James Lloyd, Asia-pa­cific fin­tech leader for EY, clas­si­fies the com­pa­nies mainly as tech­nol­ogy play­ers. “My view is that My­bank and We­bank are more de­signed to help other banks by pro­vid­ing them with tools,” he says. “In Asia, not many dig­i­tal banks are look­ing to com­pete head-on with in­cum­bent banks. It’s not like, for ex­am­ple, the UK, where they have am­bi­tions to be full banks.

“In re­tail bank­ing, I think the com­pe­ti­tion is around who owns the cus­tomer and who’s pro­vid­ing ser­vices to them. Who­ever man­ages cus­tomer re­la­tion­ships can of­fer ser­vices to them. Wechat in China can of­fer peo­ple any­thing. Ten­cent doesn’t need to be the man­u­fac­turer; it just needs to pro­vide the ser­vice. Profit tends to ac­crue to who­ever owns the cus­tomer. If banks just pro­duce prod­ucts but don’t own the cus­tomer, it will re­ally hurt their mar­gins.”

He high­lights the threat posed by Kakao Bank in South Korea, an off­shoot of the coun­try’s most pop­u­lar mes­sag­ing ser­vice Kakaotalk. “I’m sure there are a lot of banks look­ing at Kakao and say­ing: ‘This is wor­ry­ing’. They have cap­i­tal, brand recog­ni­tion, and cus­tomer re­la­tion­ships through the mes­sag­ing ser­vice; they’ve launched a tra­di­tional re­tail bank of­fer­ing but they’re not a bank.”

Most old-school banks have strug­gled to keep up, tend­ing to au­to­mate cus­tomer-fac­ing pro­cesses but not back-of­fice sys­tems.

“Most banks are con­vert­ing them­selves into a mar­ket­place of apps and pro­vid­ing that as a plat­form for cus­tomers,” says Skin­ner. “They recog­nise longterm that they have to do that, but it’s hard to do it. They’ve never had to open them­selves up be­fore; they’re used to con­trol­ling ev­ery­thing. They’re fail­ing to con­vert their core banks to dig­i­tal be­cause of legacy and lead­er­ship; there’s no un­der­stand­ing of tech­nol­ogy in the board­room.”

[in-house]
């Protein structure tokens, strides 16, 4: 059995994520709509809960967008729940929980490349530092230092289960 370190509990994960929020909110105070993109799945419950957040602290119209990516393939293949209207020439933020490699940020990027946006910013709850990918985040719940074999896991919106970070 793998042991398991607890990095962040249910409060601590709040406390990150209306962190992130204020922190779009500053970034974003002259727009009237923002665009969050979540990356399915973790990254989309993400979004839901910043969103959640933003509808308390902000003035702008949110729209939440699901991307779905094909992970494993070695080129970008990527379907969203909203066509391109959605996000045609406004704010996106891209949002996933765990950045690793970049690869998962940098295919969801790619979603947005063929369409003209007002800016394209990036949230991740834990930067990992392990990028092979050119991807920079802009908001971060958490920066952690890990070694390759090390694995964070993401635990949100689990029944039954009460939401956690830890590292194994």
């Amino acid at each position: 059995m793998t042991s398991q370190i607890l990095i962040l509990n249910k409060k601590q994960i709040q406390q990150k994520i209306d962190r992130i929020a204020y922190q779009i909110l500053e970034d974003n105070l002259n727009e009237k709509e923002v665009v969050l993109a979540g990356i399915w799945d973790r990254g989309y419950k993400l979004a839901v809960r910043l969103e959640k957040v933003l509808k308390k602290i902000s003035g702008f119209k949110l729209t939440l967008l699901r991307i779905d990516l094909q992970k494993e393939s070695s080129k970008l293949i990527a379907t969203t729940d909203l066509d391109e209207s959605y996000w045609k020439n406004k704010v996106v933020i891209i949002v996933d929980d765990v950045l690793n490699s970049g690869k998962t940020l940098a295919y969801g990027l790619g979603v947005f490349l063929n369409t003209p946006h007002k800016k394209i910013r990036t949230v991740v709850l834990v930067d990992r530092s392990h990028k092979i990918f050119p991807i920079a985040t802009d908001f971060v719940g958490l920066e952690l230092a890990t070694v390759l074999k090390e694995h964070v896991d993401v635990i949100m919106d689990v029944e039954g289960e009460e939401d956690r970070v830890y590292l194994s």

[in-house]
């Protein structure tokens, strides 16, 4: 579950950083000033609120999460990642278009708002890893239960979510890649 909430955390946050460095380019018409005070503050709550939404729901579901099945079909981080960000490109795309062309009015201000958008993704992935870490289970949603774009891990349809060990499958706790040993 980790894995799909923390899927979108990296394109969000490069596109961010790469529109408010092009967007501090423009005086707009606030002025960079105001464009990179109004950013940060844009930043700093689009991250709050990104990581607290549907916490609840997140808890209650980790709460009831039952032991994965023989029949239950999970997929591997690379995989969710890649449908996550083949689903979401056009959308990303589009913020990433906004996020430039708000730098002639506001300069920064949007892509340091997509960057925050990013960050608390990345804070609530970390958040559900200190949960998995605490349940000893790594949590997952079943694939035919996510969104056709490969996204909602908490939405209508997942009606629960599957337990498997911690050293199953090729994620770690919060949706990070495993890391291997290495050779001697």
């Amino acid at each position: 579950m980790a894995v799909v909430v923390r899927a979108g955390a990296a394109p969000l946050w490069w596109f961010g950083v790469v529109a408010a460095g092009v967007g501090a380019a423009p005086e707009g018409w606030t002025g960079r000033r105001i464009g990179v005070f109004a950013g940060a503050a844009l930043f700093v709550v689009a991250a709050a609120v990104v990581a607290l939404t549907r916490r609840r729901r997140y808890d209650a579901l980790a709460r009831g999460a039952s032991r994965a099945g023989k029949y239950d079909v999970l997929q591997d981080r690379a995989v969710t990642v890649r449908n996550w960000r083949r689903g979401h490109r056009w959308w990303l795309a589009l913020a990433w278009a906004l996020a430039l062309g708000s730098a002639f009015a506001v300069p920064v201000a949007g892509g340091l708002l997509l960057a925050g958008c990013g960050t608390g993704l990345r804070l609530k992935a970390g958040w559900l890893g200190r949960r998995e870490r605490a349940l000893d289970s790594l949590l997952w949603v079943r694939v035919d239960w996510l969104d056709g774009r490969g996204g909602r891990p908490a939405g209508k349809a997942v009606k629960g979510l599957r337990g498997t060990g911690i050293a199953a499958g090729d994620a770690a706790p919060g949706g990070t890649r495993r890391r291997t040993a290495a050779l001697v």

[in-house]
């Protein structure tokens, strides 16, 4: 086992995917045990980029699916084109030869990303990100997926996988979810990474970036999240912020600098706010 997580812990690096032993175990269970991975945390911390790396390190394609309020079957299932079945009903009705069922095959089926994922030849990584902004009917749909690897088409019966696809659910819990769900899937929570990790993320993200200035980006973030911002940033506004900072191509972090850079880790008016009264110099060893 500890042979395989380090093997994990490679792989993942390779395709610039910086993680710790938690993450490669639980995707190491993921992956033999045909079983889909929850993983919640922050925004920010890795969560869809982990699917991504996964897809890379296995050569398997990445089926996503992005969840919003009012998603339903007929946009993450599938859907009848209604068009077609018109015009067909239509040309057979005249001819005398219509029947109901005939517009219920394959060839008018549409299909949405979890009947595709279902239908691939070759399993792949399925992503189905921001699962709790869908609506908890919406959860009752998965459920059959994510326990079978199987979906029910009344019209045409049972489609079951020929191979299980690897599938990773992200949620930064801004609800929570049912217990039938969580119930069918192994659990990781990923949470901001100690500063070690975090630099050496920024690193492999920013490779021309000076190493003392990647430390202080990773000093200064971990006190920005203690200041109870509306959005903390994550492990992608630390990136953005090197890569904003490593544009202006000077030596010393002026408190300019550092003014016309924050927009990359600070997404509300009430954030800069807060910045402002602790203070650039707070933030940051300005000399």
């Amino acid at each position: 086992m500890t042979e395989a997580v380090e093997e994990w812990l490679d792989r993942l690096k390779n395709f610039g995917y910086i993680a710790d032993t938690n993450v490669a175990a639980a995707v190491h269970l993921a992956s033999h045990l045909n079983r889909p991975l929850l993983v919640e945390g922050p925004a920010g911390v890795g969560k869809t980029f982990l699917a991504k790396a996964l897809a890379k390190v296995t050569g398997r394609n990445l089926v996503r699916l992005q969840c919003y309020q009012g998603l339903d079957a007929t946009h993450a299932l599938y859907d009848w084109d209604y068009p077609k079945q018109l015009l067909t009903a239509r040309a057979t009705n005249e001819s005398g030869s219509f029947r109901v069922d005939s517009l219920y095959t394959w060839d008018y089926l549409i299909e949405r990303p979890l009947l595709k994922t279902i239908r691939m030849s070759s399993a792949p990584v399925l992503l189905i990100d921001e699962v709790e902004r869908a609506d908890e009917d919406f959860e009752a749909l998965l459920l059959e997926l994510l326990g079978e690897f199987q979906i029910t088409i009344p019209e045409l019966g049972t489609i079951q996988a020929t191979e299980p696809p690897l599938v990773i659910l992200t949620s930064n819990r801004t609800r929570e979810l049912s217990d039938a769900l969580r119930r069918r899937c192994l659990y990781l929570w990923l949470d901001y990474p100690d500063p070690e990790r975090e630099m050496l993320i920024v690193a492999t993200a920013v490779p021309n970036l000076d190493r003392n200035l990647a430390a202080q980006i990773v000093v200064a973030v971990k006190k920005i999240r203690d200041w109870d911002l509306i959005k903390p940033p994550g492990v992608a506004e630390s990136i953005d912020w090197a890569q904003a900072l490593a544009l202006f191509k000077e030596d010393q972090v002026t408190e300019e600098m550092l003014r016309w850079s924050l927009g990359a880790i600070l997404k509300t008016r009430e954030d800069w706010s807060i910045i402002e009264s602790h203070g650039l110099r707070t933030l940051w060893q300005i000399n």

How­ever, as Ngai notes: “Tra­di­tional banks have the most to lose but they also have the deep­est pock­ets. Over the next few years banks will in­vest a tonne of money in the tech­nol­ogy it takes to go dig­i­tal, and they’ll buy fin­tech com­pa­nies; they’ll sur­vive be­cause they’ll adapt. Meet­ing banks’ CEOS at the mo­ment, this is the topic that comes up most. The banks with the tech­nol­ogy will be the banks of the fu­ture.”

“Only a tiny num­ber of start-ups will sur­vive. Bank­ing is still a cap­i­tal­heavy, reg­u­la­tion-heavy mar­ket.”

“We un­der-ap­pre­ci­ate the chal­lenge for new banks,” adds Lloyd. “You can build or lever­age the new­est tech­nolo­gies and busi­ness mod­els, and po­ten­tially ac­quir­ing the first batch of cus­tomers might be easy. But the cost of cus­tomer ac­qui­si­tion is likely to rise be­cause those early adopters are self-se­lect­ing. You don’t have the brand. Un­less you’re 10 times bet­ter than ex­ist­ing banks, it’s hard to change peo­ple’s be­hav­iour.

“There’s great scope for dig­i­tal banks in Asia, but it won’t be three guys in a base­ment do­ing it. It’ll be peo­ple in ad­ja­cent in­dus­tries mov­ing into it, like Ten­cent and Alibaba.”

The tra­di­tional bank might not be so mori­bund af­ter all, then. “In 1997, at all the bank­ing con­fer­ences peo­ple were pre­dict­ing that tra­di­tional banks would be out of busi­ness by 2017,” says Skin­ner. “It didn’t hap­pen.”